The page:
Record revenues for FA as major income streams prove reliable
English soccer’s Football Association has posted a 16.2-per-cent increase in revenues for the last financial year, on the back of healthy increases in broadcasting and marketing income.
The governing body yesterday announced record turnover of £369.7 million ($459 million) for the 12 months to the end of July 2016.
This compares with £318.1 million for the same period a year earlier.
Costs increased from £60.7 million to £82.2 million, but the growth in revenues enabled the FA to post an after-tax profit of £7.1 million, compared to a loss of £9.1 million in 2014-15.
Despite a disappointing end to the season on the pitch, as England crashed out of the 2016 European Championships to Iceland in the last 16, the FA was able to secure an increase in turnover from all its major income streams.
Broadcasting revenue rose by 9.5 per cent, from £124.1 million to £135.9 million, as the FA, like other European national associations, moved from a system of individually sold to centrally marketed rights for qualifying matches, with compensation from Uefa.
Meanwhile, turnover from sponsorship and licensing climbed by 29.4 per cent, from £58.4 million to £75.6 million, helped by a new title sponsorship deal for the domestic FA Cup with Dubai-based airline Emirates.
The other main sources of income included events, as revenue went up by 29.8 per cent, from £43 million to £55.9 million, as there were 35 events at Wembley Stadium, the home of the England national team, in 2015-16, up from 28 the previous year.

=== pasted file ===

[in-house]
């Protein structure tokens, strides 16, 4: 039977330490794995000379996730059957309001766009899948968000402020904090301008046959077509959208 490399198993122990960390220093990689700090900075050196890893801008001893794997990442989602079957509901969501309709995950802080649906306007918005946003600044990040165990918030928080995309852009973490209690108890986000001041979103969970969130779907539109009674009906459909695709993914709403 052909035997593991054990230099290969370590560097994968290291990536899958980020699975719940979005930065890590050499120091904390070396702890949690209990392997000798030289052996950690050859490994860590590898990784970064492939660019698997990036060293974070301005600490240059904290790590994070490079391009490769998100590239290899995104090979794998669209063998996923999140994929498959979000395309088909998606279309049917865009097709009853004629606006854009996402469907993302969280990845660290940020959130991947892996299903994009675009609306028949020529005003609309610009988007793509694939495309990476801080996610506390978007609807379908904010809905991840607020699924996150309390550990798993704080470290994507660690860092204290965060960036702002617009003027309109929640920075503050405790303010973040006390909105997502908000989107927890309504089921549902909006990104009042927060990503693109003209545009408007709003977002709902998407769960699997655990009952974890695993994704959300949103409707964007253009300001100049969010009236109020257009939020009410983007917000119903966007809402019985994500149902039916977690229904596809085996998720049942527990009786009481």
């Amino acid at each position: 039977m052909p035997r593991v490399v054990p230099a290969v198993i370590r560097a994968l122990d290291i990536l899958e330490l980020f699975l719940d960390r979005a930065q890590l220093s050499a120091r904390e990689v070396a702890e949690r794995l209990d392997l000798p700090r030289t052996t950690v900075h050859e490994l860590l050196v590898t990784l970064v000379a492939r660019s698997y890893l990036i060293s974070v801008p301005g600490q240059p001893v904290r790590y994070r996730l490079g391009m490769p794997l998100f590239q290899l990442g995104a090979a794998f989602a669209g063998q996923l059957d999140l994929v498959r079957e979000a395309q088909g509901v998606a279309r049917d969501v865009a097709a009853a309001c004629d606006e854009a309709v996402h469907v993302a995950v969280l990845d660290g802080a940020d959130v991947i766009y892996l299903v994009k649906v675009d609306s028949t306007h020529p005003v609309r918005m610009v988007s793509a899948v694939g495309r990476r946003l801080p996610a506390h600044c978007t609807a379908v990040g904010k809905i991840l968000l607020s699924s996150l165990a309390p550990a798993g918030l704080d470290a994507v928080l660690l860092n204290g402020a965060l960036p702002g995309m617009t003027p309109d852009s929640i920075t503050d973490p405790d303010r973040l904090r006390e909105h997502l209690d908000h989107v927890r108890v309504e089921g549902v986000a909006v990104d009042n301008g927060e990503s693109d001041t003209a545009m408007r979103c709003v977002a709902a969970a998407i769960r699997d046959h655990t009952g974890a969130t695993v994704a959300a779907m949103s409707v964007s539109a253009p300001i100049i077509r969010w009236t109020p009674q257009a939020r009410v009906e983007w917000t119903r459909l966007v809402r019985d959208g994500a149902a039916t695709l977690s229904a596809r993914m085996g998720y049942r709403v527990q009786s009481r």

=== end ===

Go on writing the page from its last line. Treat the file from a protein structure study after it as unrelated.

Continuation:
Income from the Club Wembley hospitality business edged up by 1.5 per cent, from £55.7 million to £56.5 million.
The growth in revenues allowed the FA to invest £125 million in grassroots soccer in the last financial year and the outlook looks rosy going forward as a result of lucrative commercial deals concluded in the final quarter of 2016.
FA chief executive Martin Glenn said: “We are delighted to be in such strong financial health… this allows us to invest even more money than ever before back into every level of our national game.”
Under a deal finalised last October, the governing body will receive over $1 billion in six-year international rights contracts for the FA Cup with Pitch International and IMG.
From 2018-19, UK-based Pitch, a long-time FA partner, will be responsible for the sale of rights to the FA Cup in Western Europe, the Middle East and North Africa in an agreement worth close to $300 million, while IMG is paying $730 million for the rights in the rest of the world.
The FA has also extended its partnership with Nike, the US sportswear giant, for a further 12 years, to 2030, in a deal reported to be worth £400 million.
Despite the healthy balance sheet the FA is under pressure to reform, with the UK Parliament’s House of Commons having last week passed a motion of no confidence in the organisation.
Members of Parliament have warned the governing body that action will be taken from above if changes to its constitution are not forthcoming.
The FA has faced repeated criticism for a lack of diversity, with Parliament's Culture, Media and Sport select committee among various organisations to have called for an overhaul of its board and council. Only eight of the body’s 122 councillors are women, and just four are from an ethnic minority background.
However, FA chairman Greg Clarke has threatened to quit if the body cannot win government support for its own reform plans, and is coordinating with sports minister Tracey Couch to achieve this.